Drexel LeBow Professor Named a Stein Fellow

Story Highlights

  • Daniel Tzabbar, Ph.D., assistant professor of management, named a 2010-2011 recipient of the Louis and Bessie Stein Family Fellowship for Exchanges with Israeli Universities.

  • Tzabbar to travel to Israel to pursue research on his proposed topic, “The Effect of University-Industry Knowledge Transfer on Technological Breakthroughs – The Case of Israel.”

Daniel Tzabbar, Ph.D., assistant professor of management, has been named a 2010-2011 recipient of the Louis and Bessie Stein Family Fellowship for Exchanges with Israeli Universities.

Tzabbar will travel to Israel to pursue research on his proposed topic, “The Effect of University-Industry Knowledge Transfer on Technological Breakthroughs – The Case of Israel,” along with three professors at Israeli universities: Dovev Lavie of Technion – Israel Institute of Technology; Niron Hashai of The Hebrew University; and Barak S. Aharonson of Tel-Aviv University.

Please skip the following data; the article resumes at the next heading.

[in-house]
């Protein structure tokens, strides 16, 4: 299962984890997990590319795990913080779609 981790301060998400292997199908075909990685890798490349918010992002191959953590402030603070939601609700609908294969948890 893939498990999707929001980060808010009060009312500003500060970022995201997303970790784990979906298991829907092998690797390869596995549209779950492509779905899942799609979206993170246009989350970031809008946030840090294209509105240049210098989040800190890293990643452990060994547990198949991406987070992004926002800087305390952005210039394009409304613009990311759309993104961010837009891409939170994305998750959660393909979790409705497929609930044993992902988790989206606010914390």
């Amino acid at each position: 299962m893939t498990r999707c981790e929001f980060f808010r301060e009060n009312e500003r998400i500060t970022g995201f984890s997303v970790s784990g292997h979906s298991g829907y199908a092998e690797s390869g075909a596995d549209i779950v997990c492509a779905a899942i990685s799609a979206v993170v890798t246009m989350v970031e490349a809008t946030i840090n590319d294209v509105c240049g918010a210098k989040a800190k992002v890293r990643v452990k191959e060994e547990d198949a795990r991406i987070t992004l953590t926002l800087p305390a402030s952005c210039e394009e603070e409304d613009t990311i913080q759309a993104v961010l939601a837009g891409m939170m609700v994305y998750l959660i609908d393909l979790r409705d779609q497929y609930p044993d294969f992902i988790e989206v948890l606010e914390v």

Tzabbar and his colleagues will explore university-industry relationships in Israel, examine the degree to which the successful university-industry collaboration was a result of Israel’s ability to benefit from an increase inflow of academic human capital, and most importantly raise the question whether Israel’s position as a source of technological breakthrough is sustainable over time.

Drexel LeBow Dean George Tsetsekos, Ph.D., says the international aspect of this grant is what excites him the most. “It’s important that business professors at top schools such as LeBow add to the global realm of research in business innovation. Danial Tzabbar’s research is going to make a real impact in Israel, and we at LeBow are very proud that he has been named a Stein Fellow.”

Tzabbar says he feels “very honored and privileged to receive the Louis and Bessie Stain Family Fellowship, especially since it will enable me look deeper into the role university-industry knowledge transfer has on entrepreneurial behavior in general, and as a driving force for Israel’s innovativeness in particular. The findings of this study may have strong implication for policy makers in countries, including the United States, that wish to cultivate entrepreneurship and technological innovation as a way to deal with economic downturn.”

Prior to joining academia, Tzabbar worked as a consultant to young entrepreneurial firms in Israel.